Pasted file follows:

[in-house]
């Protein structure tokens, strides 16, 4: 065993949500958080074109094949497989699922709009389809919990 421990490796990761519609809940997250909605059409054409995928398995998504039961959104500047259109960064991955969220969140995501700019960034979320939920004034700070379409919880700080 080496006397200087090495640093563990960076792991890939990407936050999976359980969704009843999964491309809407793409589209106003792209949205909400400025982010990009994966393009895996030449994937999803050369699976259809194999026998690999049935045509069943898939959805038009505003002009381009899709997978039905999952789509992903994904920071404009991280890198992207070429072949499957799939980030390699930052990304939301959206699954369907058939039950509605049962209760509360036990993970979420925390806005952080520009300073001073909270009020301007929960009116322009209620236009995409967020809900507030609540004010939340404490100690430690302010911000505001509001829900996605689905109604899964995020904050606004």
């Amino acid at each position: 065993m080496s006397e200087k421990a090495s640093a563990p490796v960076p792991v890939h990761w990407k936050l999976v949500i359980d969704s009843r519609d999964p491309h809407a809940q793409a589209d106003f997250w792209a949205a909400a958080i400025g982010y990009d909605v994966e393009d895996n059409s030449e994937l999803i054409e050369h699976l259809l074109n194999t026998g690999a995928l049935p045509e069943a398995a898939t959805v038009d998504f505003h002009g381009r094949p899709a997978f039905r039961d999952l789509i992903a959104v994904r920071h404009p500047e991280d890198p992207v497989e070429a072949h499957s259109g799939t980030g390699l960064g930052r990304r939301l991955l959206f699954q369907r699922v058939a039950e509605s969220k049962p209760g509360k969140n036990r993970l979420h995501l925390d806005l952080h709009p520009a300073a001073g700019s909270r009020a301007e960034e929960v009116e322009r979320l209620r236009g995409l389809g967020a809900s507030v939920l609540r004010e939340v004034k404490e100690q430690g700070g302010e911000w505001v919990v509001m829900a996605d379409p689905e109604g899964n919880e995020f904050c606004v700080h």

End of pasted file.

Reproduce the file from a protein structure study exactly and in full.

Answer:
[in-house]
């Protein structure tokens, strides 16, 4: 065993949500958080074109094949497989699922709009389809919990 421990490796990761519609809940997250909605059409054409995928398995998504039961959104500047259109960064991955969220969140995501700019960034979320939920004034700070379409919880700080 080496006397200087090495640093563990960076792991890939990407936050999976359980969704009843999964491309809407793409589209106003792209949205909400400025982010990009994966393009895996030449994937999803050369699976259809194999026998690999049935045509069943898939959805038009505003002009381009899709997978039905999952789509992903994904920071404009991280890198992207070429072949499957799939980030390699930052990304939301959206699954369907058939039950509605049962209760509360036990993970979420925390806005952080520009300073001073909270009020301007929960009116322009209620236009995409967020809900507030609540004010939340404490100690430690302010911000505001509001829900996605689905109604899964995020904050606004």
């Amino acid at each position: 065993m080496s006397e200087k421990a090495s640093a563990p490796v960076p792991v890939h990761w990407k936050l999976v949500i359980d969704s009843r519609d999964p491309h809407a809940q793409a589209d106003f997250w792209a949205a909400a958080i400025g982010y990009d909605v994966e393009d895996n059409s030449e994937l999803i054409e050369h699976l259809l074109n194999t026998g690999a995928l049935p045509e069943a398995a898939t959805v038009d998504f505003h002009g381009r094949p899709a997978f039905r039961d999952l789509i992903a959104v994904r920071h404009p500047e991280d890198p992207v497989e070429a072949h499957s259109g799939t980030g390699l960064g930052r990304r939301l991955l959206f699954q369907r699922v058939a039950e509605s969220k049962p209760g509360k969140n036990r993970l979420h995501l925390d806005l952080h709009p520009a300073a001073g700019s909270r009020a301007e960034e929960v009116e322009r979320l209620r236009g995409l389809g967020a809900s507030v939920l609540r004010e939340v004034k404490e100690q430690g700070g302010e911000w505001v919990v509001m829900a996605d379409p689905e109604g899964n919880e995020f904050c606004v700080h």